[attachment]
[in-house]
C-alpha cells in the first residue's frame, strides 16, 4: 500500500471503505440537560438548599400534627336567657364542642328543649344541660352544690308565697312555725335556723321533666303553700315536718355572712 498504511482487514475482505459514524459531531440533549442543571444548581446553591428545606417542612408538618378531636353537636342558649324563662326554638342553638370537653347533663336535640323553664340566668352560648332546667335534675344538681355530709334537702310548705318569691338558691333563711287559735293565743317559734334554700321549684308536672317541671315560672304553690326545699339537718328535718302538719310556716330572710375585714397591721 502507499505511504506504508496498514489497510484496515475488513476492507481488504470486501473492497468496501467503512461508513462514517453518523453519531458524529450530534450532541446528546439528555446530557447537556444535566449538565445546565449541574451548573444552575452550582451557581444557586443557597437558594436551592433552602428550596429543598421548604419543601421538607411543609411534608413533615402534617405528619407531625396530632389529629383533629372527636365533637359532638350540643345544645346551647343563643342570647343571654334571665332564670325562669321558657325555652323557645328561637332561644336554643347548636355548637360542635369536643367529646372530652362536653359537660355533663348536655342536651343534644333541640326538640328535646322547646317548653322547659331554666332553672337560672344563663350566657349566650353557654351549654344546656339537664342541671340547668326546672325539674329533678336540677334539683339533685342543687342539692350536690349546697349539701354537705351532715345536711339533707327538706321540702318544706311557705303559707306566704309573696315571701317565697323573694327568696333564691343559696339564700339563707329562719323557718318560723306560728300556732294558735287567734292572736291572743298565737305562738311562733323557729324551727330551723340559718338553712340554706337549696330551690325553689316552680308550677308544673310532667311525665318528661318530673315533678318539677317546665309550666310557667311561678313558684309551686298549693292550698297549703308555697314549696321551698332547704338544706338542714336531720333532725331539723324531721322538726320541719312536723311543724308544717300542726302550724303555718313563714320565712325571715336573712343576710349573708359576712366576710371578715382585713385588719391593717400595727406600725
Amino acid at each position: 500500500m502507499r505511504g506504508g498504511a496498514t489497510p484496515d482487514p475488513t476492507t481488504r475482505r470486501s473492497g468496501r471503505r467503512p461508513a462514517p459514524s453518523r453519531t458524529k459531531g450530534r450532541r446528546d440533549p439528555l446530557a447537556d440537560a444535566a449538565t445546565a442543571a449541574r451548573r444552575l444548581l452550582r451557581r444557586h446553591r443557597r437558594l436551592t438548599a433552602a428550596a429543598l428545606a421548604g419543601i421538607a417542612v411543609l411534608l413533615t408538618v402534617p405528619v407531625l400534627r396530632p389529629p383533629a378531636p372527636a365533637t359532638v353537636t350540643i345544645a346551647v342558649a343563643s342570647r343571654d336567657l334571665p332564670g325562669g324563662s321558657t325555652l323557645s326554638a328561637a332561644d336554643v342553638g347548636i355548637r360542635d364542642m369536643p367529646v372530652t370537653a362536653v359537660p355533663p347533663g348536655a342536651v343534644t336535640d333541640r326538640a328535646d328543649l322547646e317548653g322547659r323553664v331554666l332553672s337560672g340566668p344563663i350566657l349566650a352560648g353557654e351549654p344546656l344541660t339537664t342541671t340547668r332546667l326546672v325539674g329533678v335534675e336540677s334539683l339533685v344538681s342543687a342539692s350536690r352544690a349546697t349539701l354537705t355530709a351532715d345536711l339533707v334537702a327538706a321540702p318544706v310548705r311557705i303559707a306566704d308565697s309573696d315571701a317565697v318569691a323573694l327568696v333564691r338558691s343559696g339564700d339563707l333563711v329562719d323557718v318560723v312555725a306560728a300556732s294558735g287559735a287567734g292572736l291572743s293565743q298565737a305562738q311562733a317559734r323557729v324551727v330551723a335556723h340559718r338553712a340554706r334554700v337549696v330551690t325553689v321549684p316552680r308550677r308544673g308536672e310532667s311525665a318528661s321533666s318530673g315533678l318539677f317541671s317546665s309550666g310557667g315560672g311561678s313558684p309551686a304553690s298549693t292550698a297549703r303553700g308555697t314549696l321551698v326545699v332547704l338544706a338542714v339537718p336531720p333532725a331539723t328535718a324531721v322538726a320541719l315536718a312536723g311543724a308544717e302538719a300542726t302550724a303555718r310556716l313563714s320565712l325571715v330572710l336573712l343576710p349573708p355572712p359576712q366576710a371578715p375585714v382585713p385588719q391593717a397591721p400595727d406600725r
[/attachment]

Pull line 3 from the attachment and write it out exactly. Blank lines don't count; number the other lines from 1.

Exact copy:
Amino acid at each position: 500500500m502507499r505511504g506504508g498504511a496498514t489497510p484496515d482487514p475488513t476492507t481488504r475482505r470486501s473492497g468496501r471503505r467503512p461508513a462514517p459514524s453518523r453519531t458524529k459531531g450530534r450532541r446528546d440533549p439528555l446530557a447537556d440537560a444535566a449538565t445546565a442543571a449541574r451548573r444552575l444548581l452550582r451557581r444557586h446553591r443557597r437558594l436551592t438548599a433552602a428550596a429543598l428545606a421548604g419543601i421538607a417542612v411543609l411534608l413533615t408538618v402534617p405528619v407531625l400534627r396530632p389529629p383533629a378531636p372527636a365533637t359532638v353537636t350540643i345544645a346551647v342558649a343563643s342570647r343571654d336567657l334571665p332564670g325562669g324563662s321558657t325555652l323557645s326554638a328561637a332561644d336554643v342553638g347548636i355548637r360542635d364542642m369536643p367529646v372530652t370537653a362536653v359537660p355533663p347533663g348536655a342536651v343534644t336535640d333541640r326538640a328535646d328543649l322547646e317548653g322547659r323553664v331554666l332553672s337560672g340566668p344563663i350566657l349566650a352560648g353557654e351549654p344546656l344541660t339537664t342541671t340547668r332546667l326546672v325539674g329533678v335534675e336540677s334539683l339533685v344538681s342543687a342539692s350536690r352544690a349546697t349539701l354537705t355530709a351532715d345536711l339533707v334537702a327538706a321540702p318544706v310548705r311557705i303559707a306566704d308565697s309573696d315571701a317565697v318569691a323573694l327568696v333564691r338558691s343559696g339564700d339563707l333563711v329562719d323557718v318560723v312555725a306560728a300556732s294558735g287559735a287567734g292572736l291572743s293565743q298565737a305562738q311562733a317559734r323557729v324551727v330551723a335556723h340559718r338553712a340554706r334554700v337549696v330551690t325553689v321549684p316552680r308550677r308544673g308536672e310532667s311525665a318528661s321533666s318530673g315533678l318539677f317541671s317546665s309550666g310557667g315560672g311561678s313558684p309551686a304553690s298549693t292550698a297549703r303553700g308555697t314549696l321551698v326545699v332547704l338544706a338542714v339537718p336531720p333532725a331539723t328535718a324531721v322538726a320541719l315536718a312536723g311543724a308544717e302538719a300542726t302550724a303555718r310556716l313563714s320565712l325571715v330572710l336573712l343576710p349573708p355572712p359576712q366576710a371578715p375585714v382585713p385588719q391593717a397591721p400595727d406600725r